Microsoft’s Windows Live team is working with Facebook, Bebo, Hi5, Tagged and LinkedIn to allow users to move their contacts between the various services.
The software giant is also introducing a new Web site that people can use to invite their friends from these partner social networks to join their Windows Live Messenger contact list, John Richards, the director of Microsoft’s Windows Live platform, said in a blog post to be made public March 25.
Beginning March 25, users can visit Facebook and Bebo to find their friends using the Windows Live Contacts API, while Hi5, Tagged and LinkedIn will go live in the next few months. “We have exchanged reciprocal APIs and expect them to be live within the next 60 to 90 days depending on their development and release cycles” Richards told eWeek.
The risk of phishing is reduced
The six companies will exchange functionally-similar Contacts APIs so as to create a safe, secure two-way street for users to move their relationships between the respective services, Richards said.
“This partnership with five of the most popular social networks will make it easier, safer, and more secure for people to access their contacts and relationships from more places on the Web. These networks will be adopting the Windows Live Contacts API instead of -screen-scraping,’ which puts customers at risk for phishing attacks, identity fraud, and spam,” he said.
The APIs require an explicit delegation screen from Login.live.com, so the risk of user data getting phished is substantially reduced, Roberts said, noting that Microsoft had also made other investments to ensure that Login.live.com was as secure as possible from phishing and data theft.
Rob Enderle, the principal analyst at the Enderle Group, is upbeat about the move, telling eWEEK that it is classic a Microsoft move. He said it speaks to Microsoft’s strength, as its tools are the common technology behind the offerings that allow them to interoperate.
“This is what a platform and tools company should do. It also creates an incentive for these services to use Live Messenger rather than a competing offering or creating their own, and they’d rather not create their own. Microsoft should do more of this kind of thing,” he said.
Two competing camps at Microsoft
For Microsoft’s Richards, the move demonstrates the company’s commitment to data portability and giving users “a choice of how to use and control their information.” The move also follows the announcement earlier in March of a number of new and improved APIs and tools to help the developer community deliver new customer experiences.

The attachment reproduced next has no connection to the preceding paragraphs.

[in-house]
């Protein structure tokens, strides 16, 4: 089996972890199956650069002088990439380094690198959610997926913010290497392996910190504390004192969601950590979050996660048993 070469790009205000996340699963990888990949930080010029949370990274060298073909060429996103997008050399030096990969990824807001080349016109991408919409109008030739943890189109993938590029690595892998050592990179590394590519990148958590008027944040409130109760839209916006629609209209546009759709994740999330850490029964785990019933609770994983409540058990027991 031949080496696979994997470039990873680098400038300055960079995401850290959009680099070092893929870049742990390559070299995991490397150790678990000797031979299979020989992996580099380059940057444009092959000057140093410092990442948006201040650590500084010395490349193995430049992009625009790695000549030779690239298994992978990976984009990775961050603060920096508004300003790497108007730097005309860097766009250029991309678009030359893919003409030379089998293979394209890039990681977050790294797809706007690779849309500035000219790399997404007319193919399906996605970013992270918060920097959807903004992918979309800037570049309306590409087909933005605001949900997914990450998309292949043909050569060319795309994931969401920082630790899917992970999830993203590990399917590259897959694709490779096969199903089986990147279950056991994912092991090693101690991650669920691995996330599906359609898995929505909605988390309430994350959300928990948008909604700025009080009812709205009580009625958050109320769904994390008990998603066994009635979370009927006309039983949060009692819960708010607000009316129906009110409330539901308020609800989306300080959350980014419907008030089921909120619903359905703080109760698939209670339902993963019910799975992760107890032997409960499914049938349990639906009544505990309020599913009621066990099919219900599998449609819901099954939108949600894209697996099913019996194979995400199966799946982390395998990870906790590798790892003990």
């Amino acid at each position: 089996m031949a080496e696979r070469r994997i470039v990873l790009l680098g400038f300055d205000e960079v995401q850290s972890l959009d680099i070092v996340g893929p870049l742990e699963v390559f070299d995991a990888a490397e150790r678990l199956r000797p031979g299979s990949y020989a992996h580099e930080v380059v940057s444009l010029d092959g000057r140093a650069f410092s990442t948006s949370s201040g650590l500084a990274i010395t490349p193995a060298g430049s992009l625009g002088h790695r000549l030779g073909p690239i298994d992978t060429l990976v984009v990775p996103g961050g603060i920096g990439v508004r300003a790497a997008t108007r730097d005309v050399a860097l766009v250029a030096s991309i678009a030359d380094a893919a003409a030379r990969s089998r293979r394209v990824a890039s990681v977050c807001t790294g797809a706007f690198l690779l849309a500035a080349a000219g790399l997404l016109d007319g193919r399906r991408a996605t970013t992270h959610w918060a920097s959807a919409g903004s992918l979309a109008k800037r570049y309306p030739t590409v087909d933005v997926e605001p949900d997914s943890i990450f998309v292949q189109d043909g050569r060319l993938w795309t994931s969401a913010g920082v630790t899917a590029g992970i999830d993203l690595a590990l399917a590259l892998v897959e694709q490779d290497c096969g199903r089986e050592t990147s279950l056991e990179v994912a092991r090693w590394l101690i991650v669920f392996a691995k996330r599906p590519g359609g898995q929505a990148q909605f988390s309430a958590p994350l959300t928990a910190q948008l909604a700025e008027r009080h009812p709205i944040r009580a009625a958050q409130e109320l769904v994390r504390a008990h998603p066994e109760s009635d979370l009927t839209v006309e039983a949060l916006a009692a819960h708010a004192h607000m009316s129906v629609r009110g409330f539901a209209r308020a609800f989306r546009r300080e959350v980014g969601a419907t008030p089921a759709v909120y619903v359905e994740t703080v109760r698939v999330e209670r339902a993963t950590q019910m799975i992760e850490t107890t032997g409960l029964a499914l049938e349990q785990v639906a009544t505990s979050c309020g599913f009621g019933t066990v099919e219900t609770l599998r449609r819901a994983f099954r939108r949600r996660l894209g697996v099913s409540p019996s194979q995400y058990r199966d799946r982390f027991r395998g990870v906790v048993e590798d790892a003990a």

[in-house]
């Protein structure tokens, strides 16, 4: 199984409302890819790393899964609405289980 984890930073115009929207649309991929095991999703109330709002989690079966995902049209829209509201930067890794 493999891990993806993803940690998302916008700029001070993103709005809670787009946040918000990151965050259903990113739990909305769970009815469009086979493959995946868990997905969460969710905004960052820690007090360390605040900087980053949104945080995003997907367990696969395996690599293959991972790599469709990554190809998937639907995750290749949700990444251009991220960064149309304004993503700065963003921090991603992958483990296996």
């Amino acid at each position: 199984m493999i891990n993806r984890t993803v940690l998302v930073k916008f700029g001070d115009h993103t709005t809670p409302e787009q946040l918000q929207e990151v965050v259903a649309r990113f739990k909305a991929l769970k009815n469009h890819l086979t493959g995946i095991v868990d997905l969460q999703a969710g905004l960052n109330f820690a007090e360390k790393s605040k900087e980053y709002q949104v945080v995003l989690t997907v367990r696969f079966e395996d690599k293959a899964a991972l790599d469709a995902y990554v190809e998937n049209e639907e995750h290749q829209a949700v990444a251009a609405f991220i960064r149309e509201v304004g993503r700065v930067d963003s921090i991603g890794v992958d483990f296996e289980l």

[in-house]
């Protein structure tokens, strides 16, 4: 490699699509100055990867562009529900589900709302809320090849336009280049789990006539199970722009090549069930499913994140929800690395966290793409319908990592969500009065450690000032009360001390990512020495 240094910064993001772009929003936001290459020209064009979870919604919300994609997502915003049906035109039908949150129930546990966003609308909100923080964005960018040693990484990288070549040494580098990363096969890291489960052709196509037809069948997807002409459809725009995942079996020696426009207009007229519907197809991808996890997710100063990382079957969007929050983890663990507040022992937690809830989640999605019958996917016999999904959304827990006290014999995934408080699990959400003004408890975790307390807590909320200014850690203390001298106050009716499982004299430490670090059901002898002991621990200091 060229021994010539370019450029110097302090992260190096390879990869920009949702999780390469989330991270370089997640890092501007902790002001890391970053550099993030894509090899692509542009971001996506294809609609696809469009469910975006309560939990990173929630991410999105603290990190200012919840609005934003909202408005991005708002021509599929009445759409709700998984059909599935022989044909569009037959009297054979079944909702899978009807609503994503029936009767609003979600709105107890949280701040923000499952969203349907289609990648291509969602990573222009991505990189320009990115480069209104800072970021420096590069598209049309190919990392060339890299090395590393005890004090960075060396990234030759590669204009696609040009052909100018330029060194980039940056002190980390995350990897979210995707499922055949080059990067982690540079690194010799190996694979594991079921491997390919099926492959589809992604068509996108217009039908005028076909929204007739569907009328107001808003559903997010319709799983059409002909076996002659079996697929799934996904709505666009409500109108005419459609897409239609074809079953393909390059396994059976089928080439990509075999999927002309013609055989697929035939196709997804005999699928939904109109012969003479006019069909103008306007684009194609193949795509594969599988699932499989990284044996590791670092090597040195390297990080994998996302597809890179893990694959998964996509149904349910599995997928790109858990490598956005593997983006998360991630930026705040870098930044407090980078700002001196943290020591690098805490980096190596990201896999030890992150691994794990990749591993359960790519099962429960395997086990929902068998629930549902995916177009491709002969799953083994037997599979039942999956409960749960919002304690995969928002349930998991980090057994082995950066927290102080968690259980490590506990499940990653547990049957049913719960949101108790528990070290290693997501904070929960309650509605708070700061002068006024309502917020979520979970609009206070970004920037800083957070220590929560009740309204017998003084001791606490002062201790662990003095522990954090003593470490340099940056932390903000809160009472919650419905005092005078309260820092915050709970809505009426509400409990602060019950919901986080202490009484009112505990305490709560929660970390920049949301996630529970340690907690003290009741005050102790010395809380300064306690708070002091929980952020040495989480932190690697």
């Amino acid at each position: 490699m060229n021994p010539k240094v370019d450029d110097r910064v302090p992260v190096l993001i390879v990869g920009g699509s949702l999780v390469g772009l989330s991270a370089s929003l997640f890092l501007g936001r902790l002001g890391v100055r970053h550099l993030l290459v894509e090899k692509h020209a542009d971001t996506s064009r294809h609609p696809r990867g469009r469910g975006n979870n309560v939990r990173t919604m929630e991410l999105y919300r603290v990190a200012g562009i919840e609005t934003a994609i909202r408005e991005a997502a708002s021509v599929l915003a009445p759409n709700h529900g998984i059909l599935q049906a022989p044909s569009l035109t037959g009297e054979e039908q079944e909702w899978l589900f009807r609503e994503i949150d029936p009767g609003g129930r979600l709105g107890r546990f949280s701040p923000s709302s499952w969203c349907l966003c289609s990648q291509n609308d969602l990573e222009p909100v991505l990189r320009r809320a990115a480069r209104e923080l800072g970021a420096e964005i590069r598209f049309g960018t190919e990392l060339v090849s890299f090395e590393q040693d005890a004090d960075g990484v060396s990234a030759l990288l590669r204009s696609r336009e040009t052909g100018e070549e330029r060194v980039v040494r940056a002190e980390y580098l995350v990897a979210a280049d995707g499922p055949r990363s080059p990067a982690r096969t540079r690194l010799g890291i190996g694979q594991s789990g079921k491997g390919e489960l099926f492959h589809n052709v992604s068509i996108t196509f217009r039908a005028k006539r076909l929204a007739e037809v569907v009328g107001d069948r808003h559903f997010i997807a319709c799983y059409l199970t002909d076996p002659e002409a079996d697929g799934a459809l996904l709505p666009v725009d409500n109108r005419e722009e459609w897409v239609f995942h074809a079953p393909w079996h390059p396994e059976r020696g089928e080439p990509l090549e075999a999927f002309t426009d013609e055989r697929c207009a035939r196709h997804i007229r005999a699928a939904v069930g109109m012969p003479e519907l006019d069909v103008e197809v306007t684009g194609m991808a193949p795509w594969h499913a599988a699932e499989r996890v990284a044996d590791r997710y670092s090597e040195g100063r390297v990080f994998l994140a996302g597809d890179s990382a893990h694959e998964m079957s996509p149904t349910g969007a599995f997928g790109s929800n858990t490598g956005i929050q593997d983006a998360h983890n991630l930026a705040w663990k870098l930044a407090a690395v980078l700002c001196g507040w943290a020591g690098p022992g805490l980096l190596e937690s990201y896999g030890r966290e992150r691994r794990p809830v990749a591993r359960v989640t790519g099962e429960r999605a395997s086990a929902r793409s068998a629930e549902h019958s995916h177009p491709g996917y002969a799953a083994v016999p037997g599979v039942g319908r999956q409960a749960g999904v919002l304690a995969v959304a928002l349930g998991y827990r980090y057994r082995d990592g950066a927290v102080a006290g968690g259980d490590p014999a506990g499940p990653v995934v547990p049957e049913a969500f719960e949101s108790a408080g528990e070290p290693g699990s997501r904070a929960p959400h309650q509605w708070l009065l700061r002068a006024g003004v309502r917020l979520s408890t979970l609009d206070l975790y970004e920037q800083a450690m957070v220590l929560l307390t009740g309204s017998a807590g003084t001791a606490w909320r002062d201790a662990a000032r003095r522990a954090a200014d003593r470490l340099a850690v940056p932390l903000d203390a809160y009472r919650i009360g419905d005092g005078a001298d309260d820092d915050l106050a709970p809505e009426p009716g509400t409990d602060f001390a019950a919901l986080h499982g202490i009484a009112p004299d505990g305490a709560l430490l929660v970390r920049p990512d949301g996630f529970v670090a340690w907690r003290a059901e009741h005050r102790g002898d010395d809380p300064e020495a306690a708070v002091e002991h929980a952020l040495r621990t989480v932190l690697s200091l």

“We outlined the priorities for the Windows Live platform, including our intent to simplify data portability while keeping users, and their data, safe and secure. We announced the beta release of the Windows Live Contacts API, which Web developers can use in production to enable their customers to transfer and share their Windows Live Contacts in a safe and secure way. Simply stated, our efforts aim to put users at the center of their online experience,” Richards said.
With regard to Microsoft’s commitment to data portability, Enderle says that there are clearly two competing camps inside the company. One camp is driving the actions-like this one-that are focused on infrastructure and interoperability problems as part of traditional core strengths. The other camp has been on a more proprietary path for some time.
“Right now, overall, it appears the -interoperability’ group is winning,” Enderle said.
Richards also said that Microsoft is “merely the stewards of customer data,” and that customers should be able to choose how they controlled and shared their data.
While Enderle says it is hard to believe that Microsoft would “say this, let alone believe it,” he feels it is, “in fact a true statement and the that folks who are coming up in the organization currently believe it strongly. The closer Microsoft gets to creating products that will allow customers to better control and share their data, the more successful Microsoft is likely to be … they seem to be increasingly getting that now, let us hope that trend continues,” Enderle said.
Richards notes that the user relationships will have to be re-established in each social networking experience through permission from the friend or contact, so that the context of the relationship is maintained and privacy managed.
“We understand that just because people have a friend relationship with a contact on one social network, that doesn’t necessarily mean that they want that same relationship on another network,” he said.